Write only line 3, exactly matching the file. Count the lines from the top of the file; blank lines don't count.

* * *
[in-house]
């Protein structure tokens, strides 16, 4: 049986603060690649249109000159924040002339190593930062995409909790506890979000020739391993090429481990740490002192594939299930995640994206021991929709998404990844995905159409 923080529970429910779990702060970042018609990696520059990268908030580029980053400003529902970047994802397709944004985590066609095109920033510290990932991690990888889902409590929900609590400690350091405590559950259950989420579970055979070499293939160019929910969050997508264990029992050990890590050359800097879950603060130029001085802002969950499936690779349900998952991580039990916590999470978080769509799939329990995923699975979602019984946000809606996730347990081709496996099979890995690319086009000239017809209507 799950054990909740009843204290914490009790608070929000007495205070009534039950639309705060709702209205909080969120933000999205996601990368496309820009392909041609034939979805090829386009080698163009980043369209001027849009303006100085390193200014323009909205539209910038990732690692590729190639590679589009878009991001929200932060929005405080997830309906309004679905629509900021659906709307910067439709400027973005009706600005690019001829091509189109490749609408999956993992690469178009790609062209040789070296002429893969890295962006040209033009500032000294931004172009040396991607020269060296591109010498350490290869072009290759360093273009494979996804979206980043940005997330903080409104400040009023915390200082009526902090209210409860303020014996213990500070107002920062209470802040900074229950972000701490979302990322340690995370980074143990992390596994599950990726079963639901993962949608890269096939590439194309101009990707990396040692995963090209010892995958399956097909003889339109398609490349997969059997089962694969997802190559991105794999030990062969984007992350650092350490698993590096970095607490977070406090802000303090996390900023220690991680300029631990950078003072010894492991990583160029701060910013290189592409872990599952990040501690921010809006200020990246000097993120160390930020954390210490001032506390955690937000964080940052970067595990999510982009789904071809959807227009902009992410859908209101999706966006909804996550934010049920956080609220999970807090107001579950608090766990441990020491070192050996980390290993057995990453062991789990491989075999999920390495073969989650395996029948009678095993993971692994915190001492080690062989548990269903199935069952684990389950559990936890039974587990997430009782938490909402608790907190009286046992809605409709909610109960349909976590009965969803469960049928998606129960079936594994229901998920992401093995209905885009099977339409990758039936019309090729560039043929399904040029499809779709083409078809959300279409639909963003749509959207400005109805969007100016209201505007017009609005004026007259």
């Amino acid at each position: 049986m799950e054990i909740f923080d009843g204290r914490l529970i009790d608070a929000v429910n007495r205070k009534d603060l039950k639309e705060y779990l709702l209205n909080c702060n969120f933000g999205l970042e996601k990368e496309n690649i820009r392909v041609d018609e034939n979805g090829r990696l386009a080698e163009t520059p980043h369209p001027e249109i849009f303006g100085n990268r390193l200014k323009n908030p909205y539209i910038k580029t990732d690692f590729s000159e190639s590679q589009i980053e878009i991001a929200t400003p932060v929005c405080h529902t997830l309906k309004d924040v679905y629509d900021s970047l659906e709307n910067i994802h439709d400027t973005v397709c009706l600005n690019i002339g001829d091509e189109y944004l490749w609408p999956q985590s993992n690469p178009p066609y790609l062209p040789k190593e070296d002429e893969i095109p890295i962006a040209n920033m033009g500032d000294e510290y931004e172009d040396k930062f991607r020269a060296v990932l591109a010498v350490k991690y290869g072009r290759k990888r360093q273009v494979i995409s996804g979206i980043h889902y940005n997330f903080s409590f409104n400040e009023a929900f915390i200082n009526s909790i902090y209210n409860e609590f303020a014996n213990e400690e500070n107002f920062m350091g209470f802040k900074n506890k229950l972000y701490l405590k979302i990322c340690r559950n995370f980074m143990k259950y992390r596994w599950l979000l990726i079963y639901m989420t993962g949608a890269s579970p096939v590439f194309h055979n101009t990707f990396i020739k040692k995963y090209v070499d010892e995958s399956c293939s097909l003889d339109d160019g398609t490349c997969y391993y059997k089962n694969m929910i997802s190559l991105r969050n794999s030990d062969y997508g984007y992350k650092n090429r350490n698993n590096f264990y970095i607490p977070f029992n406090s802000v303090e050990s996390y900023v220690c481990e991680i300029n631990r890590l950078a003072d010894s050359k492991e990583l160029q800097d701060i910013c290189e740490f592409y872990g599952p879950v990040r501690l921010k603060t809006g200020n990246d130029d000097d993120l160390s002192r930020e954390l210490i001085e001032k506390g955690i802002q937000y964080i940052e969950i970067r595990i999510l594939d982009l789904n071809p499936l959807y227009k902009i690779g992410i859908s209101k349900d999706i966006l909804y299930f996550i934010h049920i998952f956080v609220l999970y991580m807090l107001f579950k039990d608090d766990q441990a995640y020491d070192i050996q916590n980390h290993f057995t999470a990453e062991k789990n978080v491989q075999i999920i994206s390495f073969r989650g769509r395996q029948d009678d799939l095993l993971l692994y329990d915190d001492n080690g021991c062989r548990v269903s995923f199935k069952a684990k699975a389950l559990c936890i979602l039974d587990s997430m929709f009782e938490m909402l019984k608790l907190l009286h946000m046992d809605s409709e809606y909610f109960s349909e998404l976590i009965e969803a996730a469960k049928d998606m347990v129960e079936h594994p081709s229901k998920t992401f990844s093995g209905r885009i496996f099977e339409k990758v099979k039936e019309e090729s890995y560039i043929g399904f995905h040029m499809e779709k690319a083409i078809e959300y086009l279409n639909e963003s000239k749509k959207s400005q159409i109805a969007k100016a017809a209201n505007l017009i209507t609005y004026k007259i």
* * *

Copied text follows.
């Amino acid at each position: 049986m799950e054990i909740f923080d009843g204290r914490l529970i009790d608070a929000v429910n007495r205070k009534d603060l039950k639309e705060y779990l709702l209205n909080c702060n969120f933000g999205l970042e996601k990368e496309n690649i820009r392909v041609d018609e034939n979805g090829r990696l386009a080698e163009t520059p980043h369209p001027e249109i849009f303006g100085n990268r390193l200014k323009n908030p909205y539209i910038k580029t990732d690692f590729s000159e190639s590679q589009i980053e878009i991001a929200t400003p932060v929005c405080h529902t997830l309906k309004d924040v679905y629509d900021s970047l659906e709307n910067i994802h439709d400027t973005v397709c009706l600005n690019i002339g001829d091509e189109y944004l490749w609408p999956q985590s993992n690469p178009p066609y790609l062209p040789k190593e070296d002429e893969i095109p890295i962006a040209n920033m033009g500032d000294e510290y931004e172009d040396k930062f991607r020269a060296v990932l591109a010498v350490k991690y290869g072009r290759k990888r360093q273009v494979i995409s996804g979206i980043h889902y940005n997330f903080s409590f409104n400040e009023a929900f915390i200082n009526s909790i902090y209210n409860e609590f303020a014996n213990e400690e500070n107002f920062m350091g209470f802040k900074n506890k229950l972000y701490l405590k979302i990322c340690r559950n995370f980074m143990k259950y992390r596994w599950l979000l990726i079963y639901m989420t993962g949608a890269s579970p096939v590439f194309h055979n101009t990707f990396i020739k040692k995963y090209v070499d010892e995958s399956c293939s097909l003889d339109d160019g398609t490349c997969y391993y059997k089962n694969m929910i997802s190559l991105r969050n794999s030990d062969y997508g984007y992350k650092n090429r350490n698993n590096f264990y970095i607490p977070f029992n406090s802000v303090e050990s996390y900023v220690c481990e991680i300029n631990r890590l950078a003072d010894s050359k492991e990583l160029q800097d701060i910013c290189e740490f592409y872990g599952p879950v990040r501690l921010k603060t809006g200020n990246d130029d000097d993120l160390s002192r930020e954390l210490i001085e001032k506390g955690i802002q937000y964080i940052e969950i970067r595990i999510l594939d982009l789904n071809p499936l959807y227009k902009i690779g992410i859908s209101k349900d999706i966006l909804y299930f996550i934010h049920i998952f956080v609220l999970y991580m807090l107001f579950k039990d608090d766990q441990a995640y020491d070192i050996q916590n980390h290993f057995t999470a990453e062991k789990n978080v491989q075999i999920i994206s390495f073969r989650g769509r395996q029948d009678d799939l095993l993971l692994y329990d915190d001492n080690g021991c062989r548990v269903s995923f199935k069952a684990k699975a389950l559990c936890i979602l039974d587990s997430m929709f009782e938490m909402l019984k608790l907190l009286h946000m046992d809605s409709e809606y909610f109960s349909e998404l976590i009965e969803a996730a469960k049928d998606m347990v129960e079936h594994p081709s229901k998920t992401f990844s093995g209905r885009i496996f099977e339409k990758v099979k039936e019309e090729s890995y560039i043929g399904f995905h040029m499809e779709k690319a083409i078809e959300y086009l279409n639909e963003s000239k749509k959207s400005q159409i109805a969007k100016a017809a209201n505007l017009i209507t609005y004026k007259i």